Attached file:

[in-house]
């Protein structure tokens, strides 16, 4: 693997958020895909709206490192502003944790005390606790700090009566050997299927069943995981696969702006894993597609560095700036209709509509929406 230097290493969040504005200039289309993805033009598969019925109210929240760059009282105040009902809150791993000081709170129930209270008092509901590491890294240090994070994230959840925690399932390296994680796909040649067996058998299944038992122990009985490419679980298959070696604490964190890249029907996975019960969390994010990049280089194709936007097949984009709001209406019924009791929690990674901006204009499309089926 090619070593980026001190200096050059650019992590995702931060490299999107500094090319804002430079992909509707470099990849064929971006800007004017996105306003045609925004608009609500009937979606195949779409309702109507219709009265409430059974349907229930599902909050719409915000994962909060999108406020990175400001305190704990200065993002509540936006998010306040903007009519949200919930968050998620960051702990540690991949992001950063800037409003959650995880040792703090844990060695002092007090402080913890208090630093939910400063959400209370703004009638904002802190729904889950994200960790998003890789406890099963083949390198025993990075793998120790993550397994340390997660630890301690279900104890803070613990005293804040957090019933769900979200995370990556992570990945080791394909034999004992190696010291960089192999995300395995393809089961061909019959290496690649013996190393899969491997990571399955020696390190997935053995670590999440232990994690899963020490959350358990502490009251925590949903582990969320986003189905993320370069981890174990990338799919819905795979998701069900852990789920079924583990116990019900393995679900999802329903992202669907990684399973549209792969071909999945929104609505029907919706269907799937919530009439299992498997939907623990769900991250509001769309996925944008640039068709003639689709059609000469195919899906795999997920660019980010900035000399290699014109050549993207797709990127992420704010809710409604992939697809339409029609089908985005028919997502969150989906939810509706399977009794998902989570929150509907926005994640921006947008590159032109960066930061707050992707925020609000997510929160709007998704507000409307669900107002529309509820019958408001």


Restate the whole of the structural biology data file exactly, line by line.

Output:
[in-house]
């Protein structure tokens, strides 16, 4: 693997958020895909709206490192502003944790005390606790700090009566050997299927069943995981696969702006894993597609560095700036209709509509929406 230097290493969040504005200039289309993805033009598969019925109210929240760059009282105040009902809150791993000081709170129930209270008092509901590491890294240090994070994230959840925690399932390296994680796909040649067996058998299944038992122990009985490419679980298959070696604490964190890249029907996975019960969390994010990049280089194709936007097949984009709001209406019924009791929690990674901006204009499309089926 090619070593980026001190200096050059650019992590995702931060490299999107500094090319804002430079992909509707470099990849064929971006800007004017996105306003045609925004608009609500009937979606195949779409309702109507219709009265409430059974349907229930599902909050719409915000994962909060999108406020990175400001305190704990200065993002509540936006998010306040903007009519949200919930968050998620960051702990540690991949992001950063800037409003959650995880040792703090844990060695002092007090402080913890208090630093939910400063959400209370703004009638904002802190729904889950994200960790998003890789406890099963083949390198025993990075793998120790993550397994340390997660630890301690279900104890803070613990005293804040957090019933769900979200995370990556992570990945080791394909034999004992190696010291960089192999995300395995393809089961061909019959290496690649013996190393899969491997990571399955020696390190997935053995670590999440232990994690899963020490959350358990502490009251925590949903582990969320986003189905993320370069981890174990990338799919819905795979998701069900852990789920079924583990116990019900393995679900999802329903992202669907990684399973549209792969071909999945929104609505029907919706269907799937919530009439299992498997939907623990769900991250509001769309996925944008640039068709003639689709059609000469195919899906795999997920660019980010900035000399290699014109050549993207797709990127992420704010809710409604992939697809339409029609089908985005028919997502969150989906939810509706399977009794998902989570929150509907926005994640921006947008590159032109960066930061707050992707925020609000997510929160709007998704507000409307669900107002529309509820019958408001």